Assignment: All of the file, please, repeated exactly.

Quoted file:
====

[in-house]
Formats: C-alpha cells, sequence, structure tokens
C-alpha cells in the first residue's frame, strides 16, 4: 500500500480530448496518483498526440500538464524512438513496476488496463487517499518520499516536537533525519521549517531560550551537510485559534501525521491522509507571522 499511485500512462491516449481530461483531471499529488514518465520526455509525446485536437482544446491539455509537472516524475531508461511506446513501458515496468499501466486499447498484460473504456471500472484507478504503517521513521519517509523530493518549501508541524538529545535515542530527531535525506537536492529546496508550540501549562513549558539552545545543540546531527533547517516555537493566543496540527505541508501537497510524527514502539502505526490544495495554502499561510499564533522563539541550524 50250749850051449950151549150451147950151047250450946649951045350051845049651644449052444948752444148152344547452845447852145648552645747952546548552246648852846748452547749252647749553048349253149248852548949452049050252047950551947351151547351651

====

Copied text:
[in-house]
Formats: C-alpha cells, sequence, structure tokens
C-alpha cells in the first residue's frame, strides 16, 4: 500500500480530448496518483498526440500538464524512438513496476488496463487517499518520499516536537533525519521549517531560550551537510485559534501525521491522509507571522 499511485500512462491516449481530461483531471499529488514518465520526455509525446485536437482544446491539455509537472516524475531508461511506446513501458515496468499501466486499447498484460473504456471500472484507478504503517521513521519517509523530493518549501508541524538529545535515542530527531535525506537536492529546496508550540501549562513549558539552545545543540546531527533547517516555537493566543496540527505541508501537497510524527514502539502505526490544495495554502499561510499564533522563539541550524 50250749850051449950151549150451147950151047250450946649951045350051845049651644449052444948752444148152344547452845447852145648552645747952546548552246648852846748452547749252647749553048349253149248852548949452049050252047950551947351151547351651